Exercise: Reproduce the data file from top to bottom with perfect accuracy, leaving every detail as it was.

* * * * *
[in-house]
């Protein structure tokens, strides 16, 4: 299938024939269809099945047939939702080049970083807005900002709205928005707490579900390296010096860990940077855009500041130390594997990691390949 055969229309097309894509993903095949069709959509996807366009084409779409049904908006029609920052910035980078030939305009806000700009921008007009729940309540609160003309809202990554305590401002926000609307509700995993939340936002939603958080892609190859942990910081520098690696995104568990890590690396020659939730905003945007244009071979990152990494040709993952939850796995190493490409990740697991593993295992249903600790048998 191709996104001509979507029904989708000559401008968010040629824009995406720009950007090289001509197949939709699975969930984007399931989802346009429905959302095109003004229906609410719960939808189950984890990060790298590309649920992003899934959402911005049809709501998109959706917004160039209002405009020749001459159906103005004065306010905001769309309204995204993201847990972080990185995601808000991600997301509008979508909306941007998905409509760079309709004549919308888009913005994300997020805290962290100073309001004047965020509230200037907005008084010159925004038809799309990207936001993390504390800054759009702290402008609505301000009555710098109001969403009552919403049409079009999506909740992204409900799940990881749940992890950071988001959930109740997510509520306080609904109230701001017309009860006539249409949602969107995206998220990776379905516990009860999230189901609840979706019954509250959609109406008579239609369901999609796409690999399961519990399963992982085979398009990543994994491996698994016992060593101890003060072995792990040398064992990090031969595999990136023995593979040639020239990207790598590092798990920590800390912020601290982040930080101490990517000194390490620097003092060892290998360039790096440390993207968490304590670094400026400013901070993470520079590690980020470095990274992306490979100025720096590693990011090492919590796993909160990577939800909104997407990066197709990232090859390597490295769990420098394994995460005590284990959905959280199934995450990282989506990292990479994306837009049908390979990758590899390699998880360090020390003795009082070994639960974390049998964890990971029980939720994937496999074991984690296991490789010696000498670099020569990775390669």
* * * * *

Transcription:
[in-house]
């Protein structure tokens, strides 16, 4: 299938024939269809099945047939939702080049970083807005900002709205928005707490579900390296010096860990940077855009500041130390594997990691390949 055969229309097309894509993903095949069709959509996807366009084409779409049904908006029609920052910035980078030939305009806000700009921008007009729940309540609160003309809202990554305590401002926000609307509700995993939340936002939603958080892609190859942990910081520098690696995104568990890590690396020659939730905003945007244009071979990152990494040709993952939850796995190493490409990740697991593993295992249903600790048998 191709996104001509979507029904989708000559401008968010040629824009995406720009950007090289001509197949939709699975969930984007399931989802346009429905959302095109003004229906609410719960939808189950984890990060790298590309649920992003899934959402911005049809709501998109959706917004160039209002405009020749001459159906103005004065306010905001769309309204995204993201847990972080990185995601808000991600997301509008979508909306941007998905409509760079309709004549919308888009913005994300997020805290962290100073309001004047965020509230200037907005008084010159925004038809799309990207936001993390504390800054759009702290402008609505301000009555710098109001969403009552919403049409079009999506909740992204409900799940990881749940992890950071988001959930109740997510509520306080609904109230701001017309009860006539249409949602969107995206998220990776379905516990009860999230189901609840979706019954509250959609109406008579239609369901999609796409690999399961519990399963992982085979398009990543994994491996698994016992060593101890003060072995792990040398064992990090031969595999990136023995593979040639020239990207790598590092798990920590800390912020601290982040930080101490990517000194390490620097003092060892290998360039790096440390993207968490304590670094400026400013901070993470520079590690980020470095990274992306490979100025720096590693990011090492919590796993909160990577939800909104997407990066197709990232090859390597490295769990420098394994995460005590284990959905959280199934995450990282989506990292990479994306837009049908390979990758590899390699998880360090020390003795009082070994639960974390049998964890990971029980939720994937496999074991984690296991490789010696000498670099020569990775390669």